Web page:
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The Complete Book of Fruit Growing in Australia - Louis Glowinski New Softcover book

Louis Glowinski MB, BS, FRACGP came to Melbourne when he was four. Emerging some two decades later with a medical degree from Melbourne University, he joined a busy family medical practice in the western suburbs. The rejuvenation of a neglected backyard orchard in his Caulfield home sparked his interest in, or more correctly obsession with, growing fruit, nuts and berries - including many unusual and tropical and semi-tropical plants. Dr Glowinski is a member of the Rare Fruit Council of Australia, the International Rare Fruit Council, the California Rare Fruit Growers, the North American Fruit Explorers, the West Australia Nut and Tree Crop Association, the Exotic Fruit Growers, and the AMA

Over 20 years ago Dr Louis Glowinski bought a house in suburban Melbourne with a huge backyard six feet deep in Morning Glory. As he penetrated the creeper jungle, he uncovered a pomegranate, apples, apricots and other fruit trees. He soon realised that he was the owner of a neglected backyard orchard, which he set about rejuvenating. From this base, a passion for growing unusual fruit and nuts developed. A member of many Australian and international rare and exotic fruit growers organisations, he has also written a comprehensive book on fruit and nut growing in Australia.

Louis finds rare and unusual fruit easier to grow than the more common ones, because they are less prone to pest and disease problems. There are more likely to be disease spores and pest larvae lying in waiting for commonly grown fruit such as apples and peaches. He has also learnt from experience that with frost protection, many subtropical and tropical fruits, including avocados, white sapotes, babacos, bananas, lychees and strawberry guavas, can be grown very successfully in Melbourne. He has tested out many different fruits, but the only ones that are kept on after initial trials are those of which his children approve.
Some of the fruit that he has in his garden at present include:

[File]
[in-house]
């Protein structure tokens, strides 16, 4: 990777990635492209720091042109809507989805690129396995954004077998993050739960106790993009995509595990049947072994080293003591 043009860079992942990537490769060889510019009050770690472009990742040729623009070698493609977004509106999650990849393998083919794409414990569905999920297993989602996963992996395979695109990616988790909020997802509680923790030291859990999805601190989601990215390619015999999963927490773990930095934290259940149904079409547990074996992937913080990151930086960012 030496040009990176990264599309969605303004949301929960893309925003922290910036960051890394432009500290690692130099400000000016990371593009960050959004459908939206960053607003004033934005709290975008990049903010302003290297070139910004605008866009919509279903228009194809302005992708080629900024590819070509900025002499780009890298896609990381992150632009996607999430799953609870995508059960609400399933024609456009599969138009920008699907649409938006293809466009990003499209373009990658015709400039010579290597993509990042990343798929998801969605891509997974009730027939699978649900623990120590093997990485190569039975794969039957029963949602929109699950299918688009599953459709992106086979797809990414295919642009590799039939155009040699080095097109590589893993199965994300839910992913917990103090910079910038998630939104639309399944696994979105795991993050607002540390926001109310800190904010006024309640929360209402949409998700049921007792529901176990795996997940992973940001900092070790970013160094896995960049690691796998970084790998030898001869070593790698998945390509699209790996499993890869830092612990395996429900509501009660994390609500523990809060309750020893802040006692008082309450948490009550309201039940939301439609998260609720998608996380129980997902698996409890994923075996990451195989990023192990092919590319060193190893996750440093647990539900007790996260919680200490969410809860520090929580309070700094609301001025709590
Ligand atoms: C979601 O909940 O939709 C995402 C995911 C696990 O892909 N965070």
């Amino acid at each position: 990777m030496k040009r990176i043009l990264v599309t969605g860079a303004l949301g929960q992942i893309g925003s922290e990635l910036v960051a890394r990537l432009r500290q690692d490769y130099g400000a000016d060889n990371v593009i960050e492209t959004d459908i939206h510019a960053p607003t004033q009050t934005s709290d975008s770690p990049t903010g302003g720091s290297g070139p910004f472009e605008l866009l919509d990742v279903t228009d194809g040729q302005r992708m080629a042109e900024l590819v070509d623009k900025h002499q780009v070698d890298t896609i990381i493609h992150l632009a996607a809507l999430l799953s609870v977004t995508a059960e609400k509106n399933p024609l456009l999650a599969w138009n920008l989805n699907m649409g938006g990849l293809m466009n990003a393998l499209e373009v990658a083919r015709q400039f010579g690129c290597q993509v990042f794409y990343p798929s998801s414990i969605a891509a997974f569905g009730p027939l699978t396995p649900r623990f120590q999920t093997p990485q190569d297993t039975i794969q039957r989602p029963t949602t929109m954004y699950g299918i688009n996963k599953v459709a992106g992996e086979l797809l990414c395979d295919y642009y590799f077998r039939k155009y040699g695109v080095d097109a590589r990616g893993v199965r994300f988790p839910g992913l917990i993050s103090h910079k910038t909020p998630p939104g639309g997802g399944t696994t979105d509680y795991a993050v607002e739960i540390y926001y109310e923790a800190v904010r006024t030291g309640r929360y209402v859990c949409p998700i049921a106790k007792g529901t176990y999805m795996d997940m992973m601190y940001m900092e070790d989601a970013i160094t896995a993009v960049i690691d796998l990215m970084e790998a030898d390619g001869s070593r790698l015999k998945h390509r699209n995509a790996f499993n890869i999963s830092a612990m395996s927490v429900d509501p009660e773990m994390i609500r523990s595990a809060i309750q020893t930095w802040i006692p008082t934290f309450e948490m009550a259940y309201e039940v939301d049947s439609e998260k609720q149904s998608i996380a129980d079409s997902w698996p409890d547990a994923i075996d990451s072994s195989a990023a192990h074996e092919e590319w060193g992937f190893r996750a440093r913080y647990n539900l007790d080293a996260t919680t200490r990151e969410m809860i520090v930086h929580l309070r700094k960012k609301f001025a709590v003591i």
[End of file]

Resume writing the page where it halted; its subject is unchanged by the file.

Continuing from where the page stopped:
Pineapple Guava (Feijoa sellowiana) is an attractive, small, bushy, evergreen tree. It can be kept clipped to form a hedge or shrub. The fruits are small and green with a variable flavour, as the plants are grown from seed. The pulp is aromatic, creamy and slightly tart. Feijoas are hardy, tolerating heavy frosts and most soils.

Bacon Avocado (Persea americana 'Bacon'), cold-tolerant to -3 or -4 degrees, is as hardy as a lemon. It is tall-growing and quick to mature, producing fruit in its third year. The thin skin makes it fruit fly-prone where this pest is a problem. Tip prune to encourage bushier growth.

Babaco (Carica pentagona) is a handsome plant, a member of the pawpaw family, and makes a great landscape feature as well as fruiting prolifically. Being seedless, it is propagated using stem cuttings. Cut back to reduce height and force laterals. It will produce fruit which tastes like a lemon-flavoured melon when only 1 metre tall.

White Sapote (Casimiroa edulis 'Vista') is an ornamental evergreen tree which bears hundreds of fruit. The fruit has a flavour like a banana custard apple. It needs a pollinator, which for this variety is 'Ortega' or 'Vernon'. If you only have room for one tree, just plant a pollinator. The crop will be smaller but still good eating.

Chinese Date (Zizyphys jujuba) is the original jujube. It can be eaten hard and ripe, when it tastes like an apple, or it can be left on the tree to dry naturally, when it tastes like a date.

Chilean Guava (Ugni molinae) produces tiny berries with a highly concentrated guava-like flavour. It is a useful hedging plant.

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